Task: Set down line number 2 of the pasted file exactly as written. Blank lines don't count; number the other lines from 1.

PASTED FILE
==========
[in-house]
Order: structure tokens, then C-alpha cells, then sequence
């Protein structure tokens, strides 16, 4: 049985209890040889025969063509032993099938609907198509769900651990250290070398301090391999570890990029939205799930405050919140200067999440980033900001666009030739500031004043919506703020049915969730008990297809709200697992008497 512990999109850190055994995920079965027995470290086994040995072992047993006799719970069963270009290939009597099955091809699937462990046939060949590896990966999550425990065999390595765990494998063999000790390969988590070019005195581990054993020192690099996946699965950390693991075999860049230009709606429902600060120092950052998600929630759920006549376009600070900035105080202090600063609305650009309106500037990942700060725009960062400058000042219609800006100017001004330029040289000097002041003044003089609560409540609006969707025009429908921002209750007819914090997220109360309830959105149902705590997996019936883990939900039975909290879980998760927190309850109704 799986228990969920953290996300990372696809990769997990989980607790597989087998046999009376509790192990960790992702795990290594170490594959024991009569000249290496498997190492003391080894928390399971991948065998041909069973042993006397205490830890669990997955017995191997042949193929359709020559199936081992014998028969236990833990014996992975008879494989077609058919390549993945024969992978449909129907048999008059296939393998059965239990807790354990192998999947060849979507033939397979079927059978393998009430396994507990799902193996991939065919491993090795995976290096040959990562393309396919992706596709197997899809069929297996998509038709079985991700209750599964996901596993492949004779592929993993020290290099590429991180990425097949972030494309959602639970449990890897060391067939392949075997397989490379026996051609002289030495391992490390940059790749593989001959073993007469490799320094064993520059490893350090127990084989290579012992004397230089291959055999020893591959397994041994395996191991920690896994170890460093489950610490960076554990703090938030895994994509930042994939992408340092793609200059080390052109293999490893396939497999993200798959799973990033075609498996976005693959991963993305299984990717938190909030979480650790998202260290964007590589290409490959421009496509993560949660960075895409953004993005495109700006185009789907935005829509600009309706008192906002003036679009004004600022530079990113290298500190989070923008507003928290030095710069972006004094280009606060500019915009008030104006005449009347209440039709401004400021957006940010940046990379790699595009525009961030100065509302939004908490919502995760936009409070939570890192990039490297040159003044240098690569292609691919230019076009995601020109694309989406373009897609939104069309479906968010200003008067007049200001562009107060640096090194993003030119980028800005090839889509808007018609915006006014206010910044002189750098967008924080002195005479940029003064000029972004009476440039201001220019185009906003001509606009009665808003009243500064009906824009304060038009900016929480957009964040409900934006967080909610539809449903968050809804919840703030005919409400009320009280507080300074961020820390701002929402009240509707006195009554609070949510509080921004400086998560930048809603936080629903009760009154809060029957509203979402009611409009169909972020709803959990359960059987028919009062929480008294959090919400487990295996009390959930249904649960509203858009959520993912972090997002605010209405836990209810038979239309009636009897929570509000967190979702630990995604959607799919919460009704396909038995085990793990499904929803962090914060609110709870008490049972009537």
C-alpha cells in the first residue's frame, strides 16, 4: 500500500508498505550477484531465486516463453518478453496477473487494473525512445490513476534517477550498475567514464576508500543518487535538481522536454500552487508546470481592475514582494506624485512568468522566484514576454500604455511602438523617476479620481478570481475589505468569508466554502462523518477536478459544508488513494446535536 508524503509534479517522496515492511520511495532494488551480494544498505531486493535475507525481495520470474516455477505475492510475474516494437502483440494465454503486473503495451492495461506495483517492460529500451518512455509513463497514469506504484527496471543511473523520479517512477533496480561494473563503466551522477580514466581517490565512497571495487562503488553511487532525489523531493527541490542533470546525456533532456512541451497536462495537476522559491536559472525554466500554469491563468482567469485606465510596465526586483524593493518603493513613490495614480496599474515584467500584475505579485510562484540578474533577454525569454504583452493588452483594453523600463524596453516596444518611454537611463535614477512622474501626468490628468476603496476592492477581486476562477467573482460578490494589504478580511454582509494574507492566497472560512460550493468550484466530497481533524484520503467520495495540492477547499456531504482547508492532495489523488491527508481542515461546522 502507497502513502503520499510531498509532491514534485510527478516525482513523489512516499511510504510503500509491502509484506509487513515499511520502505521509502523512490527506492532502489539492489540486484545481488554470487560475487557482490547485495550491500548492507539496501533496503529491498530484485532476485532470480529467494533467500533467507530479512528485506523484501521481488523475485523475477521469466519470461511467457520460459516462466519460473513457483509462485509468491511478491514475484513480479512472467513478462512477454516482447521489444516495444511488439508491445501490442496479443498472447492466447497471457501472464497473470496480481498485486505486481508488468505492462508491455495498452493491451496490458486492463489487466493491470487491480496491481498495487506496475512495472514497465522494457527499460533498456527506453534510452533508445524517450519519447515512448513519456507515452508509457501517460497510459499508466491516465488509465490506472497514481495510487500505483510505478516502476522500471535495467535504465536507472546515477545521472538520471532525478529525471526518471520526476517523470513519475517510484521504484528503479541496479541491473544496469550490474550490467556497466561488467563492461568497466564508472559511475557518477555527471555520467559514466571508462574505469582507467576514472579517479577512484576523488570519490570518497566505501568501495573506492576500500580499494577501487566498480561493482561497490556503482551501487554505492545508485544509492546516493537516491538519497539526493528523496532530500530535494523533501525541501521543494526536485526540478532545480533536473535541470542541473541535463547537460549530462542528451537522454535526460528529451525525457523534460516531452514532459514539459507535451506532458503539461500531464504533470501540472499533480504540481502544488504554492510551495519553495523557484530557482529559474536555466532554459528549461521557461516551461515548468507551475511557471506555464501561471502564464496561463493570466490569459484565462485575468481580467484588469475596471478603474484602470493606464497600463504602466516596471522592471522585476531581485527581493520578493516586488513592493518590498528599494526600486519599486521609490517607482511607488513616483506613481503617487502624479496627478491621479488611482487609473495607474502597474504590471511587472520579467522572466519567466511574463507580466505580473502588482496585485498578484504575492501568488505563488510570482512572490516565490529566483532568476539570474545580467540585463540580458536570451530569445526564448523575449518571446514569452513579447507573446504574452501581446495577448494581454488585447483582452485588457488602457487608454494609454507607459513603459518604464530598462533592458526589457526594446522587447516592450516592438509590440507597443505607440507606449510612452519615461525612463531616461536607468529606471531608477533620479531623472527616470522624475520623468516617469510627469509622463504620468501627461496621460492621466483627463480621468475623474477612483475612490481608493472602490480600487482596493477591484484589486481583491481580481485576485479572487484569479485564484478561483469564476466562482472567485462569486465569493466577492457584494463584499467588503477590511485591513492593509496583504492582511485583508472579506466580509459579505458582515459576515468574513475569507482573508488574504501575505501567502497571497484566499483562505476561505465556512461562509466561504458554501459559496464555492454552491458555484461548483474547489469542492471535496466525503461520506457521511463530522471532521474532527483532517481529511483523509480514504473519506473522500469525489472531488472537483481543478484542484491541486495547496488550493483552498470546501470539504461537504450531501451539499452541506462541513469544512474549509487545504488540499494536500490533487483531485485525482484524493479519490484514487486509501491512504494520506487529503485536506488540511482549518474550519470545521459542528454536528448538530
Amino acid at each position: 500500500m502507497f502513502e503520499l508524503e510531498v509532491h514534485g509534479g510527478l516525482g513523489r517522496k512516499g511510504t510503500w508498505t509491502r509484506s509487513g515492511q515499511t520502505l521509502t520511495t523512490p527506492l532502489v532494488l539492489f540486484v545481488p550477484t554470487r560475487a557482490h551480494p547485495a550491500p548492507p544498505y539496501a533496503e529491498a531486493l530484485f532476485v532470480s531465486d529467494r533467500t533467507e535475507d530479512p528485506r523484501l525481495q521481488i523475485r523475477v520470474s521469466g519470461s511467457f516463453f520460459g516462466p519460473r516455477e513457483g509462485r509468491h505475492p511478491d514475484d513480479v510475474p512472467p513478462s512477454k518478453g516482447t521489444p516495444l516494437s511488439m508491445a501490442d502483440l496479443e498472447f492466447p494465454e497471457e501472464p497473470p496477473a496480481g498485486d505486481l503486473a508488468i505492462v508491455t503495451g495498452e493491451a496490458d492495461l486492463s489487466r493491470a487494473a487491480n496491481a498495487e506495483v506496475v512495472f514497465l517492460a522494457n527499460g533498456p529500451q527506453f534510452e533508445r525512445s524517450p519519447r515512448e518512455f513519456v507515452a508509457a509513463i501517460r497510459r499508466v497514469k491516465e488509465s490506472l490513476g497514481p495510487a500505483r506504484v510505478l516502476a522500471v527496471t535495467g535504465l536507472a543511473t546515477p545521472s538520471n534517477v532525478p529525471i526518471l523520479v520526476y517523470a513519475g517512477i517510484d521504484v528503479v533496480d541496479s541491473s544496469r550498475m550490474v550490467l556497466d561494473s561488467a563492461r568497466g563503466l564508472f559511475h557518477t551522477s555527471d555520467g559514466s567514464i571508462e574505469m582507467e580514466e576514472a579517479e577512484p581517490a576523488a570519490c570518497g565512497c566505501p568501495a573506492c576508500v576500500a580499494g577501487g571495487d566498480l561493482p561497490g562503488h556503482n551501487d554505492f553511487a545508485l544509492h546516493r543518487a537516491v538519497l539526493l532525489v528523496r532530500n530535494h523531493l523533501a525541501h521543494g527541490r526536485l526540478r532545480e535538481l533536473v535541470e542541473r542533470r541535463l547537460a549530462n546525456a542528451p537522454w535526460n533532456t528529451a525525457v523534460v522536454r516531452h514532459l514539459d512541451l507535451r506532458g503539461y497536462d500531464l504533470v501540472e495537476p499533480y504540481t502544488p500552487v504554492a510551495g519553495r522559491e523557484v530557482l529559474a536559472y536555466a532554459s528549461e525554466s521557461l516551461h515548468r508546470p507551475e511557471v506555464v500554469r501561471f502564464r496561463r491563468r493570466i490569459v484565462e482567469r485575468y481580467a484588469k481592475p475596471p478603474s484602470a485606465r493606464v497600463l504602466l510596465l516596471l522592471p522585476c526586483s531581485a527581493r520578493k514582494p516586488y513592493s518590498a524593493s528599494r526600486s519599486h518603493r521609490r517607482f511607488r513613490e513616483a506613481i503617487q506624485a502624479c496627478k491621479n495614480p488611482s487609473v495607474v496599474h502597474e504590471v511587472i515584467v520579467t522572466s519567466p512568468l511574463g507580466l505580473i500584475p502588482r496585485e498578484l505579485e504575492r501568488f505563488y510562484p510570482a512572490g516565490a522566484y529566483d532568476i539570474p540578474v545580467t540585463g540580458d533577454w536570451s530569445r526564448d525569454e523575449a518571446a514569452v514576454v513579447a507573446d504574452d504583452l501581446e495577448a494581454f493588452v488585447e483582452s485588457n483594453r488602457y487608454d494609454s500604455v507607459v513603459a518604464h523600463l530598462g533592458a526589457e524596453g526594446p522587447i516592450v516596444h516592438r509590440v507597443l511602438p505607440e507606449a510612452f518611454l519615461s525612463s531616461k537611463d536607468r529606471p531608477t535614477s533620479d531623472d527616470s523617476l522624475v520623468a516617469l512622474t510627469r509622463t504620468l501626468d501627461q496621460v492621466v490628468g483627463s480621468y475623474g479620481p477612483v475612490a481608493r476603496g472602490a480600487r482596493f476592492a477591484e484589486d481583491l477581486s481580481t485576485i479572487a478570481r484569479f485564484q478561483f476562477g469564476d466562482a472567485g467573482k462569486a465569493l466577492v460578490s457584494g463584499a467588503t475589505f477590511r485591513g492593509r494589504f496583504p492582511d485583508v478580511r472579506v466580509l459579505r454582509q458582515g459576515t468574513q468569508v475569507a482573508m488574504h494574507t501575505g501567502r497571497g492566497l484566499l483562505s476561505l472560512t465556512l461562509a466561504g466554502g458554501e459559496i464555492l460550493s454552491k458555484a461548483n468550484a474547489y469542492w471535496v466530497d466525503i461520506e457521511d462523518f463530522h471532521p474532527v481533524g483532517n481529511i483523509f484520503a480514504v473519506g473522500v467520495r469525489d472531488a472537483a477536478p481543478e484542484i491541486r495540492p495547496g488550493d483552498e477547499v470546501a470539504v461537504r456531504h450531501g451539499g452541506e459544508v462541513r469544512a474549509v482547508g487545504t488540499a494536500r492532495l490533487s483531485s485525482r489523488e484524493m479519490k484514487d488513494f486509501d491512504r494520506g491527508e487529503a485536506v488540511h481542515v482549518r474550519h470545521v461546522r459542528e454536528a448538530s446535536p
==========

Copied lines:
Order: structure tokens, then C-alpha cells, then sequence